As mentioned, AIMed founder and chairman, chief intelligence and innovation officer of Children’s Hospital of Orange County (CHOC) spoke at a panel discussion on integrated diagnostics at this year’s European Congress of Radiology

Dr. Chang was joined by Jörg Aumüller, vice president, global head of digitalizing healthcare marketing of Siemens Healthineers who acted as facilitator, Dr. Peter Chang, co-director at University of California Center for AI in diagnostic medicine and Dr. Daniel Rubin, professor of biomedical data science, radiology and medicine at Stanford University, in a session entitled “Radiologists or clinical data scientists? Expanding precision medicine with AI-powered integrated diagnostics”. 

Apart from reassuring the crowds that artificial intelligence (AI) will not replace radiologists. Dr. Peter Chang had highlighted some of the key opportunities which AI has to offer. 

What can deep learning do for radiology? 

According to Dr. Peter Chang, the primary advantage of deep learning lies in detection and triage, especially in urgent findings for prioritized interpretation. Often, radiologists do not read and access medical condition of one patient. In time of pressing needs, AI can provide a second opinion in the quickest time possible. 

Deep learning is also handy in quantification and reproducibility. AI quantifies a condition, for example potential strokes and blood in the brain. AI is able to inform physicians, with near human accuracy, the amount of blood in the patient’s brain and chances of a medical occurrence. Nevertheless, as Dr. Peter Chang noted, AI does not tease out a diagnosis. It is providing a recommendation or aspects which radiologists should pay attention to. At the end of the day, it is the radiologists and physicians themselves who make the final judgement. 

In post-image processing, deep learning is able to reconstruct case-based data without introducing noise. It leverages on existing data to create patterns, which can be turned into significant predictive tools.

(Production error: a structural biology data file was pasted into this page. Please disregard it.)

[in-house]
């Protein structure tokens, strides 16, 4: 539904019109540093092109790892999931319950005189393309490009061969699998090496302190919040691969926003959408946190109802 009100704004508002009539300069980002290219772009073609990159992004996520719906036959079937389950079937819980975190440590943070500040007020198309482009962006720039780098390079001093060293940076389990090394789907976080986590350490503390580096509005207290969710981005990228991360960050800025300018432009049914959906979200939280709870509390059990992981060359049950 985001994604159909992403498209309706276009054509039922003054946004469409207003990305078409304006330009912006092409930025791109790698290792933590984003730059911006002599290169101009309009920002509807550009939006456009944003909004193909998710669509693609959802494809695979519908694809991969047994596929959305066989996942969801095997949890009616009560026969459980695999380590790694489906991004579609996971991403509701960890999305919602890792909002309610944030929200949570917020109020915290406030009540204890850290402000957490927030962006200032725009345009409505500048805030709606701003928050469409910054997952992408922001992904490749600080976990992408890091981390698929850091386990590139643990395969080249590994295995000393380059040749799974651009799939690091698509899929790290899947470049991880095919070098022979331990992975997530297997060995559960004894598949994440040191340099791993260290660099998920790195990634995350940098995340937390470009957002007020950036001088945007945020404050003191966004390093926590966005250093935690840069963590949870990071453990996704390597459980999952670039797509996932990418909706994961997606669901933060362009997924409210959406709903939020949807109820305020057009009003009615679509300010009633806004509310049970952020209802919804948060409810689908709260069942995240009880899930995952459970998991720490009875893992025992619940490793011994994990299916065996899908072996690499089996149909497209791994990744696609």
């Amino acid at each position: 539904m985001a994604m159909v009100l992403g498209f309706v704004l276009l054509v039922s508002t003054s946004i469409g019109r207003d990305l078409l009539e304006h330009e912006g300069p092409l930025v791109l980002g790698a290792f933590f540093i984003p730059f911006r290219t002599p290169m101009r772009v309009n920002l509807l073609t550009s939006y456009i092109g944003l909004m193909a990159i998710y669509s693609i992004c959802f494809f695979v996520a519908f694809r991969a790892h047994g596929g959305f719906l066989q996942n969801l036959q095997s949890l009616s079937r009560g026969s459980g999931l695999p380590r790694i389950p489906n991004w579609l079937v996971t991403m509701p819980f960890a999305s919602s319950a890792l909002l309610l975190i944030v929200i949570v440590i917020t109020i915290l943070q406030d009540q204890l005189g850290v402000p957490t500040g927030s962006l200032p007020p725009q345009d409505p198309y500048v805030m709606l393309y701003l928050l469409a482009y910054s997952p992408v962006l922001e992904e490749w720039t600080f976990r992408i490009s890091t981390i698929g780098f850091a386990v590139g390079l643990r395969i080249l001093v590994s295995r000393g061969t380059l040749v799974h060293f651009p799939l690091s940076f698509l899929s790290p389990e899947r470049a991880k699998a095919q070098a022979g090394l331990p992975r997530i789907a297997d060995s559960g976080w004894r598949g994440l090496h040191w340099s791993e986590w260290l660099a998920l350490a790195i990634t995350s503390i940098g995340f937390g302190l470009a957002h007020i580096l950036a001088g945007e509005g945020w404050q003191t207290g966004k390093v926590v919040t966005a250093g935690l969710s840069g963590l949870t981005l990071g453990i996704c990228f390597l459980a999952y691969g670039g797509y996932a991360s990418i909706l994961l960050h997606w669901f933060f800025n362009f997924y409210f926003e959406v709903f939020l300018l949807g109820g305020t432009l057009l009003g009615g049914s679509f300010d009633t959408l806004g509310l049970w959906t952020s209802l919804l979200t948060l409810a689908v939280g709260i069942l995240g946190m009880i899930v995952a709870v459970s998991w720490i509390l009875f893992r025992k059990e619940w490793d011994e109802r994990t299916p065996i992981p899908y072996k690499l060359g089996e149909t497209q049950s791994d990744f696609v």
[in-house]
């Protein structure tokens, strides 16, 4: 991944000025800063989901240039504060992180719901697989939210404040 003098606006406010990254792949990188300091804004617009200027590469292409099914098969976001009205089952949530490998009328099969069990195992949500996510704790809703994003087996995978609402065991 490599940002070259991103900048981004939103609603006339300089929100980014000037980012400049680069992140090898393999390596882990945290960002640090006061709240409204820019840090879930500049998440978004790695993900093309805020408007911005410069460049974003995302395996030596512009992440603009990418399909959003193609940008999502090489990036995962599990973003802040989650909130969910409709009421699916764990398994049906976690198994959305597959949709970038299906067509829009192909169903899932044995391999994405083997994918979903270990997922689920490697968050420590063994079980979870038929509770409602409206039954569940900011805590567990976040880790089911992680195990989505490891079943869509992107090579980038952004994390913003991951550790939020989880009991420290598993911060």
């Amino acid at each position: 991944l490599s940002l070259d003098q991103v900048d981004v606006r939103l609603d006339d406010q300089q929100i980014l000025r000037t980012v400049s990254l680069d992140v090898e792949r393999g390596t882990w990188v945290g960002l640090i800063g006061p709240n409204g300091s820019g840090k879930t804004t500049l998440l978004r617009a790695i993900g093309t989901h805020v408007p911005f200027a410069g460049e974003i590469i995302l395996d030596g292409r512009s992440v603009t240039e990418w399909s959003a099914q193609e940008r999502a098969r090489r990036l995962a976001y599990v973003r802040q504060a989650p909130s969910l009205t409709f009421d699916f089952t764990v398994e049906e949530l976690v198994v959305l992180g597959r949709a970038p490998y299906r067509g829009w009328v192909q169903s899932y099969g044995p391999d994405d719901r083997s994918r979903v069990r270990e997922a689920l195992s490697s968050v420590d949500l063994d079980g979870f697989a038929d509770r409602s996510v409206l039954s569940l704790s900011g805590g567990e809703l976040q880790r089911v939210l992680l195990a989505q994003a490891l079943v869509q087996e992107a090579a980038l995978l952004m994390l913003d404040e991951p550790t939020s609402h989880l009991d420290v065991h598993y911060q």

There is still a need to for transparency and results

The Center for the Governance of AI and Oxford University’s Future of Humanity Institute published a new study at the turn of the year, to highlight some of the concerns Americans have for artificial intelligence (AI). In general, Americans have a mixed feeling towards AI as they are unsure if it is something positive. Others believe advancement in will actually do more harm than good. Interestingly, Americans trust tech companies more than the federal government to manage AI. 

As the results were collated based on the feedbacks given by 2000 respondents, its representativeness is questionable. Likewise, we cannot assume the respondents probably are unaware of the Theranos scandal and confusion generated by Nvidia’s deepfake technology, to put their faith on tech companies. To be fair, the sense of unease could also be felt among radiologists, the “techiest” of all healthcare professionals

Some ECR delegates noted the importance of transparency, the need to inform healthcare professionals, the kind of data that have in place to develop the algorithm. Others emphasized on evidence and results. AIMed is taking the first step to get the conversation going, by hosting AIMed Radiology between 18 and 19 June at Ritz-Carlton, Chicago, Illinois. We aimed to provide those who are interested or those who are curious about what AI and deep learning are capable of, an avenue to understanding more. We also hope that a one of its kind event like this, will erase the hype and get people excited about the true potential of AI and its related technology. The preliminary conference agenda is now out, do keep an eye for the latest updates on the event page. We look forward to meeting you at AIMed Radiology between 18 and 19 June at Ritz-Carlton, Chicago, Illinois.  

Author Bio
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Hazel Tang

A science writer with data background and an interest in current affair, culture and arts; a no-med from an (almost) all-med family. Follow on Twitter.